Rendering of 54 Loomis Street - Image (c) db2/ARCHitecture, 2013 all rights reserved

Rendering of 54 Loomis Street – Image (c) db2/ARCHitecture, 2013 all rights reserved

By Kim Siebert MacPhail

54 Loomis Street owner David Cerundolo and the Tambone Investment Group design team returned to the Planning Board on Tuesday night for a public hearing on plans to redevelop the current one-building industrial property into a two-building mixed use, retail/residential site. 54 Loomis is the first lot to be redeveloped in the Depot Park Overlay District and, as such, has undergone considerable scrutiny by the neighborhood and the Planning Board. While many in attendance found improvements in the exterior designs unveiled on Tuesday, the majority –including all Planning Board members—said that the proposed classical style did not match the neighborhood’s “vernacular,” as expressed by the surrounding homes and depot buildings.

[For the most recent Bedford Citizen article on the 54 Loomis Street proposal, see: ]

David Cerundolo opened the presentation saying that he and his wife have owned the 54 Loomis Street property for 20 years. The revised plans about to be presented, Cerundolo said, were “in accordance with the Bedford Depot Park mixed-use, Overlay District.”

“As you know, the mixed-use district was created on April 4, 2006, at Town Meeting by the voters of Bedford in an overwhelmingly affirmative vote, [and] 93% of those voters said they would like to transform an area of aging and progressively empty warehouses into something better,” Cerundolo continued.

“That was seven years ago and we’re finally now looking at the first project to make this proposal a reality. We all want to make sure we’re doing this the right way, that’s why we keep coming back here; and we hope now to satisfy that 93% without making them wait much longer,” Cerundolo concluded.

Richard Tambone of the Tambone Investment Group then addressed the audience and the Planning Board, thanking everyone for working with him to provide feedback that has been subsequently been translated into design changes. He reported that, because of the neighborhood’s concerns about renting versus ownership, his group has “spent the last 60 days speaking with numerous banks,” finding one bank that is willing to finance condominiums rather than apartments.

“We’ve been fortunate to find one institution willing to work with us,” Tambone said. “They’ll start the project with us and when we develop it, we’ll market the front building [along Loomis Street] as condos. If the market dictates, we can make the second [building] a condominium project as well.”

The number of residential units began as 30 last fall in one large three-story building but is now planned as two smaller structures containing a total of 23 units: 4 two-bedroom townhouses are proposed for the two-story Loomis Street building and 16 units—8 two-bedroom and 11 one-bedroom—in the second 2½ story building in the rear of the property.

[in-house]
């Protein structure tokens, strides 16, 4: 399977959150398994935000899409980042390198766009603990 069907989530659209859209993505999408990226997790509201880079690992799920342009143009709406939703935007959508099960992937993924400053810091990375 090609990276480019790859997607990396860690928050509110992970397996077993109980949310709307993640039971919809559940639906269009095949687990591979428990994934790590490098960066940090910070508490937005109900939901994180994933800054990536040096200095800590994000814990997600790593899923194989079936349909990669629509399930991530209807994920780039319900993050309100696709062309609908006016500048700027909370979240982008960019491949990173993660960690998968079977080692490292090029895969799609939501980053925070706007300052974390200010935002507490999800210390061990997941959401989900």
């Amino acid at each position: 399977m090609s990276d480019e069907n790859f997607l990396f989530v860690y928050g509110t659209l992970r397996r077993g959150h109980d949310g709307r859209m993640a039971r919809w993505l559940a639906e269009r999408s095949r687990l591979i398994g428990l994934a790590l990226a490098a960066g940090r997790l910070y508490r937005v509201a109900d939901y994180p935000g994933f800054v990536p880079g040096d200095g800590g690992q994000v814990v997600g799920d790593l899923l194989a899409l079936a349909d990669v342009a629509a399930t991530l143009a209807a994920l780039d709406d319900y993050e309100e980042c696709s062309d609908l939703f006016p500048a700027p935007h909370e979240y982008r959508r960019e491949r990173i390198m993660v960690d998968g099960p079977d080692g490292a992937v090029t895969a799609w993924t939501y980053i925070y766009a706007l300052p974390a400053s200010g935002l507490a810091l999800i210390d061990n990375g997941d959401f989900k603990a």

Other changes made to the project based on community input include more exterior green space, more direct access to the bike path and, across the street, to the narrow gauge trail to Fawn Lake; 3,000 square feet of retail space and bigger store front windows along the street; enhanced traffic and pedestrian flow and circulation around the building; elimination of a detention pond in favor of an underground infiltration system; and more benches and landscaping.

Despite the design team’s assertion that it had tried to keep the scale of the project in harmony with the surrounding neighborhood, abutters disagreed that the height and mass of the proposed buildings had been sufficiently diminished. Traffic and parking were again seen as concerns, particularly by those living nearby who have young children. Additionally, the classic-but-generic style of the proposed buildings was deemed unsatisfactory, given the Victorian-era flavor of the depot station, freight house and other adjacent buildings.

In addition, the project’s design renditions were compared unfavorably with the description of the vision for the Depot Park Overlay District, which seeks to establish a “village-style mix of retail, restaurants, offices, and multi-family housing” and to “enhance the Depot’s unique identity and development potential as a focal point for bicycle- and pedestrian-related uses” that reduce automobile dependency and traffic congestion.

In final comments, Planning Board members agreed with the Loomis Street neighborhood that the project was still not ready for approval and suggested to the design team that the hearing be continued at the May 1 Planning Board meeting.

“I appreciate that it’s a very challenging lot, that it’s a challenging set of requirements, and that it’s really difficult to be the early adopter in a new district,” said newly-elected Planning Board member Amy Lloyd. “But I don’t think we’re there yet.

“I think that it needs to be something that’s very specific to this neighborhood, in Bedford—not a mall-type building that could be anywhere,” Lloyd continued. “It’s not as much [a] matter of architectural distinctiveness as it is about being cohesive with the whole district. I want to see a clear benefit to Bedford, not just a parcel of land that would be commercially viable. I want it to be commercially viable, I want it to see it developed in an appropriate way, but I think it also needs to have a clear benefit to the neighborhood and to the town.”

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